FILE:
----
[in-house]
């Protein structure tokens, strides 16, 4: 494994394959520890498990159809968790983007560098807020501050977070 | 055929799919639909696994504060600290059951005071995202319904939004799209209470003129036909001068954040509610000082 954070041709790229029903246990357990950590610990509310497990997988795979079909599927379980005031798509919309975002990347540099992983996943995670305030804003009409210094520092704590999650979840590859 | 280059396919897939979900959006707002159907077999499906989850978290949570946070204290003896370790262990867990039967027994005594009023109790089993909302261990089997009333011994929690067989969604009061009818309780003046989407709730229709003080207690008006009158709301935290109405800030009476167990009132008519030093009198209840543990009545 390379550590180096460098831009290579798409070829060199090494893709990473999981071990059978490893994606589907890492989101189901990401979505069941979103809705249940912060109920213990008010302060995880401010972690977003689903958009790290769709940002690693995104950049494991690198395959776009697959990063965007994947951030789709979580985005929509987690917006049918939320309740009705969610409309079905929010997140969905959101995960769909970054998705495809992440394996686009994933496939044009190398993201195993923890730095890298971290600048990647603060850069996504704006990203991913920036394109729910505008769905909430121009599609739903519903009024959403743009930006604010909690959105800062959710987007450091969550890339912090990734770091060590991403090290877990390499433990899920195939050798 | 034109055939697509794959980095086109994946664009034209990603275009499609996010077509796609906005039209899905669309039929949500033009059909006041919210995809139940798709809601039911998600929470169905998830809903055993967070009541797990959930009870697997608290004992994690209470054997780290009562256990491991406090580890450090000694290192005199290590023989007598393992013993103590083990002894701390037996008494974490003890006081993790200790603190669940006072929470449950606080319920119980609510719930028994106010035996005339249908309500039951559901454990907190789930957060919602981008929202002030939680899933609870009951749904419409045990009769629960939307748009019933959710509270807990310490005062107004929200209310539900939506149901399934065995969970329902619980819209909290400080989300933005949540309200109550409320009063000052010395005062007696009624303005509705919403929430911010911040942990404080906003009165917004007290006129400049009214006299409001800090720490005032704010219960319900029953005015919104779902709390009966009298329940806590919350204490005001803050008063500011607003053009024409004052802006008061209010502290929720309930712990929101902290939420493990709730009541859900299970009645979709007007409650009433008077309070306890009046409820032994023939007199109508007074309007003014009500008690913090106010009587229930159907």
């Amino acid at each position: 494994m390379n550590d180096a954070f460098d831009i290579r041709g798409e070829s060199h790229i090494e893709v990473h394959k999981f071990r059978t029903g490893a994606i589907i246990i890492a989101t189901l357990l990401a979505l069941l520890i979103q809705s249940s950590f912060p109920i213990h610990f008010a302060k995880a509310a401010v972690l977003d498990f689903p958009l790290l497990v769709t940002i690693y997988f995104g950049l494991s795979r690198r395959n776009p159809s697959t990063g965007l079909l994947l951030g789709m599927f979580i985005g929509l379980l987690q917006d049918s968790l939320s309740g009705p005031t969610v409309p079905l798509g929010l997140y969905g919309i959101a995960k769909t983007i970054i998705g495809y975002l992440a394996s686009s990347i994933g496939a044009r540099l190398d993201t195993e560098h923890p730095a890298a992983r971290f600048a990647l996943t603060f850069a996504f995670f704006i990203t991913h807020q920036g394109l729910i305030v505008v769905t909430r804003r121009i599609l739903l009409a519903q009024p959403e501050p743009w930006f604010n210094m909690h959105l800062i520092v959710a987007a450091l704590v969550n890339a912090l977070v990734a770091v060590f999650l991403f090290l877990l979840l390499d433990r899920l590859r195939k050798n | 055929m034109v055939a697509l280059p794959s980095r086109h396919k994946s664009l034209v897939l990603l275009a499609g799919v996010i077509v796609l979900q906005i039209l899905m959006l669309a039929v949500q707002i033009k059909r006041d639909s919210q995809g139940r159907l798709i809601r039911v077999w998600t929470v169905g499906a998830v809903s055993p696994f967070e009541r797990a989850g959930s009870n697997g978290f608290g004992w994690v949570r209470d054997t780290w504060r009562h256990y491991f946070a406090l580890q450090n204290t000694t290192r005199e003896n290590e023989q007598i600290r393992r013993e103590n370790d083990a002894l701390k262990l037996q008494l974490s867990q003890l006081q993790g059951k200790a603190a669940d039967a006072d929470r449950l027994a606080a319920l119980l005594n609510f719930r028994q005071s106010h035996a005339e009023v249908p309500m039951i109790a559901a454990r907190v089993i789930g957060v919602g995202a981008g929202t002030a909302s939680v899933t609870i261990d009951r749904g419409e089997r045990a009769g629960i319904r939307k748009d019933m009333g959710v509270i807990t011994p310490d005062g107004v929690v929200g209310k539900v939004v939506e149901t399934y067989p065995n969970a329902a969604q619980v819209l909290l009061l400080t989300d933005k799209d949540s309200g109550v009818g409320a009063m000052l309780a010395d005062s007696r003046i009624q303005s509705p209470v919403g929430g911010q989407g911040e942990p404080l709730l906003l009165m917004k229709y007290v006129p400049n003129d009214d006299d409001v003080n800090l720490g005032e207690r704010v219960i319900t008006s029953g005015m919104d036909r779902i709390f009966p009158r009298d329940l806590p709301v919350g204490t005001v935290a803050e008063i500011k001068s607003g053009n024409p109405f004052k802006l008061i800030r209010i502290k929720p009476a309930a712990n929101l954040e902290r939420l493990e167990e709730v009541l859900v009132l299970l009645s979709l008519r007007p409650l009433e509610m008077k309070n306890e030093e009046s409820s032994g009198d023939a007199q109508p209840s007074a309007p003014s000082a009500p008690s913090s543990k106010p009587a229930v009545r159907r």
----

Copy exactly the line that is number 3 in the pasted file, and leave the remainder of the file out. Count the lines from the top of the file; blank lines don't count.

């Amino acid at each position: 494994m390379n550590d180096a954070f460098d831009i290579r041709g798409e070829s060199h790229i090494e893709v990473h394959k999981f071990r059978t029903g490893a994606i589907i246990i890492a989101t189901l357990l990401a979505l069941l520890i979103q809705s249940s950590f912060p109920i213990h610990f008010a302060k995880a509310a401010v972690l977003d498990f689903p958009l790290l497990v769709t940002i690693y997988f995104g950049l494991s795979r690198r395959n776009p159809s697959t990063g965007l079909l994947l951030g789709m599927f979580i985005g929509l379980l987690q917006d049918s968790l939320s309740g009705p005031t969610v409309p079905l798509g929010l997140y969905g919309i959101a995960k769909t983007i970054i998705g495809y975002l992440a394996s686009s990347i994933g496939a044009r540099l190398d993201t195993e560098h923890p730095a890298a992983r971290f600048a990647l996943t603060f850069a996504f995670f704006i990203t991913h807020q920036g394109l729910i305030v505008v769905t909430r804003r121009i599609l739903l009409a519903q009024p959403e501050p743009w930006f604010n210094m909690h959105l800062i520092v959710a987007a450091l704590v969550n890339a912090l977070v990734a770091v060590f999650l991403f090290l877990l979840l390499d433990r899920l590859r195939k050798n | 055929m034109v055939a697509l280059p794959s980095r086109h396919k994946s664009l034209v897939l990603l275009a499609g799919v996010i077509v796609l979900q906005i039209l899905m959006l669309a039929v949500q707002i033009k059909r006041d639909s919210q995809g139940r159907l798709i809601r039911v077999w998600t929470v169905g499906a998830v809903s055993p696994f967070e009541r797990a989850g959930s009870n697997g978290f608290g004992w994690v949570r209470d054997t780290w504060r009562h256990y491991f946070a406090l580890q450090n204290t000694t290192r005199e003896n290590e023989q007598i600290r393992r013993e103590n370790d083990a002894l701390k262990l037996q008494l974490s867990q003890l006081q993790g059951k200790a603190a669940d039967a006072d929470r449950l027994a606080a319920l119980l005594n609510f719930r028994q005071s106010h035996a005339e009023v249908p309500m039951i109790a559901a454990r907190v089993i789930g957060v919602g995202a981008g929202t002030a909302s939680v899933t609870i261990d009951r749904g419409e089997r045990a009769g629960i319904r939307k748009d019933m009333g959710v509270i807990t011994p310490d005062g107004v929690v929200g209310k539900v939004v939506e149901t399934y067989p065995n969970a329902a969604q619980v819209l909290l009061l400080t989300d933005k799209d949540s309200g109550v009818g409320a009063m000052l309780a010395d005062s007696r003046i009624q303005s509705p209470v919403g929430g911010q989407g911040e942990p404080l709730l906003l009165m917004k229709y007290v006129p400049n003129d009214d006299d409001v003080n800090l720490g005032e207690r704010v219960i319900t008006s029953g005015m919104d036909r779902i709390f009966p009158r009298d329940l806590p709301v919350g204490t005001v935290a803050e008063i500011k001068s607003g053009n024409p109405f004052k802006l008061i800030r209010i502290k929720p009476a309930a712990n929101l954040e902290r939420l493990e167990e709730v009541l859900v009132l299970l009645s979709l008519r007007p409650l009433e509610m008077k309070n306890e030093e009046s409820s032994g009198d023939a007199q109508p209840s007074a309007p003014s000082a009500p008690s913090s543990k106010p009587a229930v009545r159907r």